However, if Ollie feels more comfortable with me as his instructor (and, despite the steep prices at our local leisure centre, it’s still cheaper than lessons), then I am happy to persevere.
The next problem, then, is the swimming baths themselves. Sandbach leisure centre doesn’t really offer any suitable evening sessions, where parents can take their children to swim after school – although Ollie would be too tired anyway – and Saturdays are often taken up by going to County, so our only possible swimming day is Sunday.
Unfortunately, the leisure centre only offers two times on a Sunday – there’s an ‘Aquatots’ session from 10am until 11am (which is for children up to and including the age of six, so Ollie qualifies until next May), and then a more general ‘family swim’, from 11am until noon.
Because we started our lessons when Ollie was four, I initially decided to take him to the earlier ‘Aquatots’ session, imagining that he might feel more comfortable – and less distracted – around younger children. This turned out to be the case, but what I hadn’t anticipated was the pool being split in half, and any children who could not swim confidently on their own, were made to stay in the shallow end.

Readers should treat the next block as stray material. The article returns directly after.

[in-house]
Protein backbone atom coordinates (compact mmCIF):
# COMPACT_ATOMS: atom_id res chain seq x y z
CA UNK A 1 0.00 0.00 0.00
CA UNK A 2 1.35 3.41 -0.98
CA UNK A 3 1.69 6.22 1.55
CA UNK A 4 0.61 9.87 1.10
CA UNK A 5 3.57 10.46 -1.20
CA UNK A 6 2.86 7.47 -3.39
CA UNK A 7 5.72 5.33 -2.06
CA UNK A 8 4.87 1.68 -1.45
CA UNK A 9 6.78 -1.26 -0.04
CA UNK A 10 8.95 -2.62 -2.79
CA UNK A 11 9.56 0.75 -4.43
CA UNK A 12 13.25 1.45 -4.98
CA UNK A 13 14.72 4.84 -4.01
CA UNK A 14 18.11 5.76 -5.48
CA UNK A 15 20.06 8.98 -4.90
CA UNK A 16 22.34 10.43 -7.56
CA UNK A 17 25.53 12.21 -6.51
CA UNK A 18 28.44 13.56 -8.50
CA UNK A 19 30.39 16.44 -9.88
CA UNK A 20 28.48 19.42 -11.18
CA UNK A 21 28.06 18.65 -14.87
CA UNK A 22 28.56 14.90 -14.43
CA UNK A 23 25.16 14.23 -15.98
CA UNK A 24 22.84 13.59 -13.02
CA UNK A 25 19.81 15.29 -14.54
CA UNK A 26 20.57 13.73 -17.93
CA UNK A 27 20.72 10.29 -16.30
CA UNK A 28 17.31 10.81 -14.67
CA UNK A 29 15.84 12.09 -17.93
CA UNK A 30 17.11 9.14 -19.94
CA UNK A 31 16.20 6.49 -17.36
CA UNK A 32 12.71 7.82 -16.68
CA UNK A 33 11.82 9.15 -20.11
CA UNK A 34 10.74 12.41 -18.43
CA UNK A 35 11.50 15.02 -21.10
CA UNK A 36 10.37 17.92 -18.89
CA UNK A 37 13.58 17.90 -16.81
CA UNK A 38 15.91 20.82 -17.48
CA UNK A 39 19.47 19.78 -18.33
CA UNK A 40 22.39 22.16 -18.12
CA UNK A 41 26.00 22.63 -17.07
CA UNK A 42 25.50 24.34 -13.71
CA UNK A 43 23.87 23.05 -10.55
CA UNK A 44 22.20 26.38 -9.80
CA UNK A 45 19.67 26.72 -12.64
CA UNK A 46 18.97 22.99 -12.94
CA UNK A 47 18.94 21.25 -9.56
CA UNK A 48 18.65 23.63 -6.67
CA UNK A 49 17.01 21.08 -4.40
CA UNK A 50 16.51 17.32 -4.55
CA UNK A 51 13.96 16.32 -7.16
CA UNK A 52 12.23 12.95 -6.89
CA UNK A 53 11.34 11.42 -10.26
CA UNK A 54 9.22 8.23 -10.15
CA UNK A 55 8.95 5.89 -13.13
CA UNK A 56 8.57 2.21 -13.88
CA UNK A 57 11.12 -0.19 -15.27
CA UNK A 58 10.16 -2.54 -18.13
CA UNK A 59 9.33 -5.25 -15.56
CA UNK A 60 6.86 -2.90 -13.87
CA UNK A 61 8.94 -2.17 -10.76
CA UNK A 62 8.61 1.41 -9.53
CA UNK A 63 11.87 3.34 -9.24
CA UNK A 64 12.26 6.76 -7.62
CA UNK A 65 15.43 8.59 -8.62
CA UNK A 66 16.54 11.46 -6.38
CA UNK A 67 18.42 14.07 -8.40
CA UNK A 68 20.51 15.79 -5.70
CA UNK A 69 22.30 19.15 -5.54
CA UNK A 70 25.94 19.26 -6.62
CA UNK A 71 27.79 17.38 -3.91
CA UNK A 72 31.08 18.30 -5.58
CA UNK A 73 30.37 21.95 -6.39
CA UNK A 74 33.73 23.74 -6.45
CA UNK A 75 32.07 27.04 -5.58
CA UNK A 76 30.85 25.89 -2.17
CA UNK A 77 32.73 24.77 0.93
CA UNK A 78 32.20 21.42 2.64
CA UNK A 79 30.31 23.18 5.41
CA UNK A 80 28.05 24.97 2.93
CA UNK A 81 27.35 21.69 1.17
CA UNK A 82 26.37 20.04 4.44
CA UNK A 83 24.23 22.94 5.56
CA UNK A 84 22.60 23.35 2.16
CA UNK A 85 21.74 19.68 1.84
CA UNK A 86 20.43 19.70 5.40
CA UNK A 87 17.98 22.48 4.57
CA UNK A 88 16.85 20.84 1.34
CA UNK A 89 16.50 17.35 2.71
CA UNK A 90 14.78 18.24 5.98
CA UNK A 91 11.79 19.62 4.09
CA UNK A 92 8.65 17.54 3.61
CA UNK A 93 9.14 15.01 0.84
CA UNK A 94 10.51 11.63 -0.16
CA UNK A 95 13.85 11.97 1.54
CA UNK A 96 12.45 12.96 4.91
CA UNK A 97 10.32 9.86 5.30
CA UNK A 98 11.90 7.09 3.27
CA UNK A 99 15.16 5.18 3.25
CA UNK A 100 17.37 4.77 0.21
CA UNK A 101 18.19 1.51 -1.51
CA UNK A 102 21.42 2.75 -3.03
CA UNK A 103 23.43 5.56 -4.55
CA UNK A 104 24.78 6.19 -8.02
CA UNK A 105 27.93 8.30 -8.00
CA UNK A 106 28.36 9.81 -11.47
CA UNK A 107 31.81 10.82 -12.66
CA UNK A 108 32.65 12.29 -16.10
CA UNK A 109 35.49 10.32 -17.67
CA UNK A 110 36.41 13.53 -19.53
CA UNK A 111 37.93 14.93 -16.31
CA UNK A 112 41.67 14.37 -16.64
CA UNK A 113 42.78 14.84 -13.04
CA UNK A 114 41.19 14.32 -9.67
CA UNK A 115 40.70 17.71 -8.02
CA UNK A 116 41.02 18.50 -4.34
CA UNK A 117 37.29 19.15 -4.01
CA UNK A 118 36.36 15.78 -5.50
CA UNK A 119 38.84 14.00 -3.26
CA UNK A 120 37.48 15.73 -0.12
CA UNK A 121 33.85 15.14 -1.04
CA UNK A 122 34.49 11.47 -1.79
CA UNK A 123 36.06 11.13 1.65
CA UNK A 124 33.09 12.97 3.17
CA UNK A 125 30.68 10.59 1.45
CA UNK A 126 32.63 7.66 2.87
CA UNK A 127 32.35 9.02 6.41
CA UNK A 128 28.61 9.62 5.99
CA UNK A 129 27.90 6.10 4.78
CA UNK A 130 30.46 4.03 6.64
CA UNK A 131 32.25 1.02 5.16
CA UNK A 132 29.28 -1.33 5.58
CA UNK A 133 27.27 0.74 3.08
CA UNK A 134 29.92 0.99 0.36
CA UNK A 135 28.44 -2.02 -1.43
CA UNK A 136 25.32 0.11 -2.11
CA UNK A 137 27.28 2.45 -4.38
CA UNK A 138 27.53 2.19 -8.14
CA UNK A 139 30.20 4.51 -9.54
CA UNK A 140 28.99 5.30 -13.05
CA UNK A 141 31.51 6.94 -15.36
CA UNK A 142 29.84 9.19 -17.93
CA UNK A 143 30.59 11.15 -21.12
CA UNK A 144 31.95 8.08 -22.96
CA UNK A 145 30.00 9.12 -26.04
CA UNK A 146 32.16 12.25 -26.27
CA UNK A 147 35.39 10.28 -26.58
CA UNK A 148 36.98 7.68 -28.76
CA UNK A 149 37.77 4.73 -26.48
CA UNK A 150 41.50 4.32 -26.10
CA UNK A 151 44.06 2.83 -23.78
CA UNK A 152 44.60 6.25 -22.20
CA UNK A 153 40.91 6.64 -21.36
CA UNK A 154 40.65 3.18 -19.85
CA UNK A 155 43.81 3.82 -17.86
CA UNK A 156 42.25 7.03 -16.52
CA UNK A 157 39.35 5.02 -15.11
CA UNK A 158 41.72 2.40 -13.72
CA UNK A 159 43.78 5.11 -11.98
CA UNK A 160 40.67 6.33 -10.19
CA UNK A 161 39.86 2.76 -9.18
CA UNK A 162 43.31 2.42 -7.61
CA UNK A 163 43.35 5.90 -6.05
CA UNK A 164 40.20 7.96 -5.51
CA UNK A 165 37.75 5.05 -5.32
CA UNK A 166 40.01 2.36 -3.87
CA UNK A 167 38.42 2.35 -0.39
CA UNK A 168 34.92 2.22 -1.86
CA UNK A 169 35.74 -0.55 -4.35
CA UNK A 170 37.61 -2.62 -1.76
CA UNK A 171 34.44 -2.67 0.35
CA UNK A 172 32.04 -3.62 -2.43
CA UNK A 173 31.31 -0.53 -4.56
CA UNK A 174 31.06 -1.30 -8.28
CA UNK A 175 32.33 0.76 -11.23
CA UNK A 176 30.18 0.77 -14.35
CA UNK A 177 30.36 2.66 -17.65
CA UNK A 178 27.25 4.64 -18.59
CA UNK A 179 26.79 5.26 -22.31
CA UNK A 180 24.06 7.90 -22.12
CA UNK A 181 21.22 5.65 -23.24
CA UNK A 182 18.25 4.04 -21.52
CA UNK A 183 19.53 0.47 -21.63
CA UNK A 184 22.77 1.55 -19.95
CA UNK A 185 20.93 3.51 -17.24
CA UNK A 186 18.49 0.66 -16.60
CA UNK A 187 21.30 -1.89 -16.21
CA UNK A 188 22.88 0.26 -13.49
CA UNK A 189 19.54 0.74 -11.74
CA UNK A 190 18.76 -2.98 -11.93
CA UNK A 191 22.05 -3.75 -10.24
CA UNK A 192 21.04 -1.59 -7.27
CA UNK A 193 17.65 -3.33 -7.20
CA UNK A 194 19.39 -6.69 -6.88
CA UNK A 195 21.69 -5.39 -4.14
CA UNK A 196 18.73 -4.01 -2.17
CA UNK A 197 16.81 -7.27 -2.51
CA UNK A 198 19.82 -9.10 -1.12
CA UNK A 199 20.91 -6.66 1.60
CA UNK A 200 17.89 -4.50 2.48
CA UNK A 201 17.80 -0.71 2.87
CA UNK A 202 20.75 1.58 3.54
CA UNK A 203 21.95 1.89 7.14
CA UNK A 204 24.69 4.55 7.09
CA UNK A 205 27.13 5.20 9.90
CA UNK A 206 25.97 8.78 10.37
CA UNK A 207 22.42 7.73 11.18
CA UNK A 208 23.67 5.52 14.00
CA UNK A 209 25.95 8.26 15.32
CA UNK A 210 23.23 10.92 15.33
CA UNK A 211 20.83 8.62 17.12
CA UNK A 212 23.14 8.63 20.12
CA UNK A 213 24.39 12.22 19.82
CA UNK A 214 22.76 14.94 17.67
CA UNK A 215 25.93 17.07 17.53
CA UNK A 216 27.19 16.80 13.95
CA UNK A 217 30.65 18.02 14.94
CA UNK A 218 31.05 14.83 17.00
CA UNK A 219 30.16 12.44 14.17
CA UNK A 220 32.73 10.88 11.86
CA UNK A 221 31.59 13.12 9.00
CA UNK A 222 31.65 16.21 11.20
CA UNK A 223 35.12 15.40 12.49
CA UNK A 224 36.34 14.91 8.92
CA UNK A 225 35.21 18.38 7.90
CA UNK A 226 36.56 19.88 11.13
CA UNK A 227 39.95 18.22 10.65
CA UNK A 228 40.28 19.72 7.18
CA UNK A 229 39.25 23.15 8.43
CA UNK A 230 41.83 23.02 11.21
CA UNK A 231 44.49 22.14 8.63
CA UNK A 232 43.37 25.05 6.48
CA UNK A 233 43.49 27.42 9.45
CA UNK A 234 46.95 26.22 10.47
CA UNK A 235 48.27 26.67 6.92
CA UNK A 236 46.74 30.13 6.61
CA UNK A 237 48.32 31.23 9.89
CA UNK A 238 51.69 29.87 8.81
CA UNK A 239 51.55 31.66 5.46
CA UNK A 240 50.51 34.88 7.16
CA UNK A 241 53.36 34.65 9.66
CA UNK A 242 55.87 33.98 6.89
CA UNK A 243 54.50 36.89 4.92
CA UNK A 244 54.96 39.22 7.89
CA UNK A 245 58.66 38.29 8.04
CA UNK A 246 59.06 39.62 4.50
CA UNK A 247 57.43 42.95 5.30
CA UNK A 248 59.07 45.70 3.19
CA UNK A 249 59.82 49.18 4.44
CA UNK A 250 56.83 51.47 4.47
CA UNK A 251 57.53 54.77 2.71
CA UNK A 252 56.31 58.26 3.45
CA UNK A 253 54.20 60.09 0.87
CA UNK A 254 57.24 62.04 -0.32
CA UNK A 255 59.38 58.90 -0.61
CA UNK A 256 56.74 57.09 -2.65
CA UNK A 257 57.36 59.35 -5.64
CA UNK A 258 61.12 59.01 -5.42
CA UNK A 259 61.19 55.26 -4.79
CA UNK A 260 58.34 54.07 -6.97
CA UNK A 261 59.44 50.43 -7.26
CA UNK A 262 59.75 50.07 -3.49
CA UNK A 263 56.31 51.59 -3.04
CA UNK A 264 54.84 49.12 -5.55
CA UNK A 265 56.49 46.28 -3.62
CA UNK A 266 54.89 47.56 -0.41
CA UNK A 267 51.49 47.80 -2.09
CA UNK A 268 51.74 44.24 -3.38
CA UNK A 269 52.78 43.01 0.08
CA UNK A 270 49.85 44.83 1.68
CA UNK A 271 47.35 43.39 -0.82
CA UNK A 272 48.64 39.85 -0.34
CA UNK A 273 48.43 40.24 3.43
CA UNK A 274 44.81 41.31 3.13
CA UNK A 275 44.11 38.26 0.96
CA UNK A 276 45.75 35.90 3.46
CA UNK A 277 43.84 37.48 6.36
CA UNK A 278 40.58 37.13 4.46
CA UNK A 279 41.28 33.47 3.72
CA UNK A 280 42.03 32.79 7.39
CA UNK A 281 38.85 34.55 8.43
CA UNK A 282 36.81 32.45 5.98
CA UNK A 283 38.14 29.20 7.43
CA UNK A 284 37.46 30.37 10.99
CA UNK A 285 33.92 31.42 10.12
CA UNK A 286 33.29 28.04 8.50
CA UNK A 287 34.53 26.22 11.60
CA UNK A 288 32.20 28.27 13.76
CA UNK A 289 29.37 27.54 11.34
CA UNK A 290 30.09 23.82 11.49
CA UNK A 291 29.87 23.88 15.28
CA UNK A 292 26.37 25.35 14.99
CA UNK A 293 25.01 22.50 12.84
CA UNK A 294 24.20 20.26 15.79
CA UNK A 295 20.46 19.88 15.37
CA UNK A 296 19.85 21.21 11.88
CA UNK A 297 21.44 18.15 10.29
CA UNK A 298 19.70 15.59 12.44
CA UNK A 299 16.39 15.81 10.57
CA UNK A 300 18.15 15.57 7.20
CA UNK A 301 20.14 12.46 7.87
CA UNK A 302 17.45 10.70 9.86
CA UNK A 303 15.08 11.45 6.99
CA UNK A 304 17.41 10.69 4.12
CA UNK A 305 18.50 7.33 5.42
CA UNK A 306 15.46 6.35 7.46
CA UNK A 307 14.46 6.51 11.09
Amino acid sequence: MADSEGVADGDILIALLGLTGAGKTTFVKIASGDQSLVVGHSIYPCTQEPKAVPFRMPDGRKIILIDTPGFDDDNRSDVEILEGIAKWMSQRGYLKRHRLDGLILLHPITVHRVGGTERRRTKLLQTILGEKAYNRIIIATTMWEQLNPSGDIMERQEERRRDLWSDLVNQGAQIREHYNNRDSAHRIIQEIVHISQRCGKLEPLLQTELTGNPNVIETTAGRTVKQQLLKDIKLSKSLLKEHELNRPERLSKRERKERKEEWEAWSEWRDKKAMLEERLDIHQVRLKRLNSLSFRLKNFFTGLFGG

Bearing in mind the session is for children up to the age of six, it goes without saying that the vast majority cannot swim, so everyone is crammed into one half of the pool, making it very overcrowded indeed. And, whilst this might not present a problem to mums and dads who only wish to bob around with their babies, it’s not ideal for an uncoordinated six-year-old, who is trying to complete a width of the pool without any collisions.